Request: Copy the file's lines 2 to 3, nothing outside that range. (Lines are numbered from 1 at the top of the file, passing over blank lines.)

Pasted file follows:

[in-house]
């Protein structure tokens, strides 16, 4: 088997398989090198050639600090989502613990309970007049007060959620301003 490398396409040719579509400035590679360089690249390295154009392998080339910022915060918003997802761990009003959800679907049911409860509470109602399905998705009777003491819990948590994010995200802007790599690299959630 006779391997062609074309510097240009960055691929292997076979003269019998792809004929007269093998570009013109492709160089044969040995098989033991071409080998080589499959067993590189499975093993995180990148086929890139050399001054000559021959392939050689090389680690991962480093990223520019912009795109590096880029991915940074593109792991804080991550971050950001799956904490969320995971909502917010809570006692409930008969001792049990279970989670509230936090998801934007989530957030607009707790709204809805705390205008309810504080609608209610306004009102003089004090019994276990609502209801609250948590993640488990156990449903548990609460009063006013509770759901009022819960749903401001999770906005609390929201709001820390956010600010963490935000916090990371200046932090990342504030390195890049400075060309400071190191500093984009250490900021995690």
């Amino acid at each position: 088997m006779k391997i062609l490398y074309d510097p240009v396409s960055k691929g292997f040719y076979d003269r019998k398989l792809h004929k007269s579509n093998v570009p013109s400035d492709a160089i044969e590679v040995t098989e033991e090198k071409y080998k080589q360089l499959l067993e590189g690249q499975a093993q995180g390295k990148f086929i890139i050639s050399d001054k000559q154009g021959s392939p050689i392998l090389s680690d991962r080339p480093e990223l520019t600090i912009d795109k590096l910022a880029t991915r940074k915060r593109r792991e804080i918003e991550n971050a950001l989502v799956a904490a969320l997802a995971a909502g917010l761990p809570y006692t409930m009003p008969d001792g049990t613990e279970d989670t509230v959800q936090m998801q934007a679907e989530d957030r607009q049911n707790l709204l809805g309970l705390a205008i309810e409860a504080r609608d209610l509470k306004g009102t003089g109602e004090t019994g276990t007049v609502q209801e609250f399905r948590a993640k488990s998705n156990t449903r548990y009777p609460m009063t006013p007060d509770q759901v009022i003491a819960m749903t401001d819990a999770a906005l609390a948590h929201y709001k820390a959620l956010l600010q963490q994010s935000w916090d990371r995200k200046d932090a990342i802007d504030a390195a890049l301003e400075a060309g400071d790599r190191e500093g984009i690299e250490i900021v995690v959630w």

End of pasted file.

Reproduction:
């Protein structure tokens, strides 16, 4: 088997398989090198050639600090989502613990309970007049007060959620301003 490398396409040719579509400035590679360089690249390295154009392998080339910022915060918003997802761990009003959800679907049911409860509470109602399905998705009777003491819990948590994010995200802007790599690299959630 006779391997062609074309510097240009960055691929292997076979003269019998792809004929007269093998570009013109492709160089044969040995098989033991071409080998080589499959067993590189499975093993995180990148086929890139050399001054000559021959392939050689090389680690991962480093990223520019912009795109590096880029991915940074593109792991804080991550971050950001799956904490969320995971909502917010809570006692409930008969001792049990279970989670509230936090998801934007989530957030607009707790709204809805705390205008309810504080609608209610306004009102003089004090019994276990609502209801609250948590993640488990156990449903548990609460009063006013509770759901009022819960749903401001999770906005609390929201709001820390956010600010963490935000916090990371200046932090990342504030390195890049400075060309400071190191500093984009250490900021995690």
């Amino acid at each position: 088997m006779k391997i062609l490398y074309d510097p240009v396409s960055k691929g292997f040719y076979d003269r019998k398989l792809h004929k007269s579509n093998v570009p013109s400035d492709a160089i044969e590679v040995t098989e033991e090198k071409y080998k080589q360089l499959l067993e590189g690249q499975a093993q995180g390295k990148f086929i890139i050639s050399d001054k000559q154009g021959s392939p050689i392998l090389s680690d991962r080339p480093e990223l520019t600090i912009d795109k590096l910022a880029t991915r940074k915060r593109r792991e804080i918003e991550n971050a950001l989502v799956a904490a969320l997802a995971a909502g917010l761990p809570y006692t409930m009003p008969d001792g049990t613990e279970d989670t509230v959800q936090m998801q934007a679907e989530d957030r607009q049911n707790l709204l809805g309970l705390a205008i309810e409860a504080r609608d209610l509470k306004g009102t003089g109602e004090t019994g276990t007049v609502q209801e609250f399905r948590a993640k488990s998705n156990t449903r548990y009777p609460m009063t006013p007060d509770q759901v009022i003491a819960m749903t401001d819990a999770a906005l609390a948590h929201y709001k820390a959620l956010l600010q963490q994010s935000w916090d990371r995200k200046d932090a990342i802007d504030a390195a890049l301003e400075a060309g400071d790599r190191e500093g984009i690299e250490i900021v995690v959630w």